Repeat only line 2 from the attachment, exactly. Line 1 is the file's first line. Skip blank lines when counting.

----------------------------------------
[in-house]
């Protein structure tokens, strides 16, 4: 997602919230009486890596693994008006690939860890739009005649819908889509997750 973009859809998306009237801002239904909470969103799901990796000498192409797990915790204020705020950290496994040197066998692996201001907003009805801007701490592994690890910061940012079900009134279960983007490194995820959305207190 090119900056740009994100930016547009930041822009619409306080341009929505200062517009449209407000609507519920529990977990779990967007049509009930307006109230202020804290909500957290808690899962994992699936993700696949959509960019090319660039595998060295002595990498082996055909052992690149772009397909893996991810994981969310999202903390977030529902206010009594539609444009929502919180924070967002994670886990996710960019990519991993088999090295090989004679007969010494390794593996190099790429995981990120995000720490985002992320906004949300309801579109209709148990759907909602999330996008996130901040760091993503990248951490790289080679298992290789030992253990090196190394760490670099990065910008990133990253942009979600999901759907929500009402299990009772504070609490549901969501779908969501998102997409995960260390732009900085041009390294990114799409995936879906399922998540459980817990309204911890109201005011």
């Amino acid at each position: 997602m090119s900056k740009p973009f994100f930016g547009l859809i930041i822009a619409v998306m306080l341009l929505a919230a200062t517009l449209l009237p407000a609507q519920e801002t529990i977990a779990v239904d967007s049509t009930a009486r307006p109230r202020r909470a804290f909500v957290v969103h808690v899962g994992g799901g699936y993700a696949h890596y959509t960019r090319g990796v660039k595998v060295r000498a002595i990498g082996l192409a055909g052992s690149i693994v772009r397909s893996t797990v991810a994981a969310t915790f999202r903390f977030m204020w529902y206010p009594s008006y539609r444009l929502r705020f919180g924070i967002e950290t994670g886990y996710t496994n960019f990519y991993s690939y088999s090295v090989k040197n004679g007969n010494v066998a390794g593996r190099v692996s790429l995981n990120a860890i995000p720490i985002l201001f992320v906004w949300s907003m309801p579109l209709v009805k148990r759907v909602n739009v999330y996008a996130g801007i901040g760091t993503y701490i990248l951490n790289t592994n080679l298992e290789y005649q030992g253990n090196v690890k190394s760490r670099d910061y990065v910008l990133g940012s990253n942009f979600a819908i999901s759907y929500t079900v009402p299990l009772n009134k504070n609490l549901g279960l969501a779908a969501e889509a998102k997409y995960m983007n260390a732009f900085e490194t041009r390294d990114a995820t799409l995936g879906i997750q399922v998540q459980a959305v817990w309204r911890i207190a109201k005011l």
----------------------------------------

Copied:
């Protein structure tokens, strides 16, 4: 997602919230009486890596693994008006690939860890739009005649819908889509997750 973009859809998306009237801002239904909470969103799901990796000498192409797990915790204020705020950290496994040197066998692996201001907003009805801007701490592994690890910061940012079900009134279960983007490194995820959305207190 090119900056740009994100930016547009930041822009619409306080341009929505200062517009449209407000609507519920529990977990779990967007049509009930307006109230202020804290909500957290808690899962994992699936993700696949959509960019090319660039595998060295002595990498082996055909052992690149772009397909893996991810994981969310999202903390977030529902206010009594539609444009929502919180924070967002994670886990996710960019990519991993088999090295090989004679007969010494390794593996190099790429995981990120995000720490985002992320906004949300309801579109209709148990759907909602999330996008996130901040760091993503990248951490790289080679298992290789030992253990090196190394760490670099990065910008990133990253942009979600999901759907929500009402299990009772504070609490549901969501779908969501998102997409995960260390732009900085041009390294990114799409995936879906399922998540459980817990309204911890109201005011």